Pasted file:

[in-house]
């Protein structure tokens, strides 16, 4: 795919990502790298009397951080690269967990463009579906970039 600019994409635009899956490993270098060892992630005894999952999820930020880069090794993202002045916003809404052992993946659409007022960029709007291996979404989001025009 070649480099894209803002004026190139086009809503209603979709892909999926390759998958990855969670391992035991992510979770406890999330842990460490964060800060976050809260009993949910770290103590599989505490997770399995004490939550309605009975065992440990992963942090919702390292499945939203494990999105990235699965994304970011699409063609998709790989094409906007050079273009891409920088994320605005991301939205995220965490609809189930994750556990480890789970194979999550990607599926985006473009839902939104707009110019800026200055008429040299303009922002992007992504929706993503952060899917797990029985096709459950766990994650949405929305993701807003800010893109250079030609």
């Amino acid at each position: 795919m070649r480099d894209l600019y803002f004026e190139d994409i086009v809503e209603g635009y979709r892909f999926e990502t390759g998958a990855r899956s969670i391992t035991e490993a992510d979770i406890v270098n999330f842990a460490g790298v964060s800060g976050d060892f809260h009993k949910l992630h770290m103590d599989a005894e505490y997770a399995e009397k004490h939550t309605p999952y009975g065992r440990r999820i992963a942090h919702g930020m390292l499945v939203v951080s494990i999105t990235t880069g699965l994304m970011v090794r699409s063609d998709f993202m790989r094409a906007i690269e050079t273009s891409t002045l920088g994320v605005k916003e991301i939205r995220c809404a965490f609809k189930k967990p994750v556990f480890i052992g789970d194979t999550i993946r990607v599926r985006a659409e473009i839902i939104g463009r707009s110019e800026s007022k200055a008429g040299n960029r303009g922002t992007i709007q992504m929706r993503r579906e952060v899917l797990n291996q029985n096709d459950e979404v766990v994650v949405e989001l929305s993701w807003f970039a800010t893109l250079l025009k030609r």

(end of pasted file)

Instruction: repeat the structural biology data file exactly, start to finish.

[in-house]
């Protein structure tokens, strides 16, 4: 795919990502790298009397951080690269967990463009579906970039 600019994409635009899956490993270098060892992630005894999952999820930020880069090794993202002045916003809404052992993946659409007022960029709007291996979404989001025009 070649480099894209803002004026190139086009809503209603979709892909999926390759998958990855969670391992035991992510979770406890999330842990460490964060800060976050809260009993949910770290103590599989505490997770399995004490939550309605009975065992440990992963942090919702390292499945939203494990999105990235699965994304970011699409063609998709790989094409906007050079273009891409920088994320605005991301939205995220965490609809189930994750556990480890789970194979999550990607599926985006473009839902939104707009110019800026200055008429040299303009922002992007992504929706993503952060899917797990029985096709459950766990994650949405929305993701807003800010893109250079030609």
């Amino acid at each position: 795919m070649r480099d894209l600019y803002f004026e190139d994409i086009v809503e209603g635009y979709r892909f999926e990502t390759g998958a990855r899956s969670i391992t035991e490993a992510d979770i406890v270098n999330f842990a460490g790298v964060s800060g976050d060892f809260h009993k949910l992630h770290m103590d599989a005894e505490y997770a399995e009397k004490h939550t309605p999952y009975g065992r440990r999820i992963a942090h919702g930020m390292l499945v939203v951080s494990i999105t990235t880069g699965l994304m970011v090794r699409s063609d998709f993202m790989r094409a906007i690269e050079t273009s891409t002045l920088g994320v605005k916003e991301i939205r995220c809404a965490f609809k189930k967990p994750v556990f480890i052992g789970d194979t999550i993946r990607v599926r985006a659409e473009i839902i939104g463009r707009s110019e800026s007022k200055a008429g040299n960029r303009g922002t992007i709007q992504m929706r993503r579906e952060v899917l797990n291996q029985n096709d459950e979404v766990v994650v949405e989001l929305s993701w807003f970039a800010t893109l250079l025009k030609r």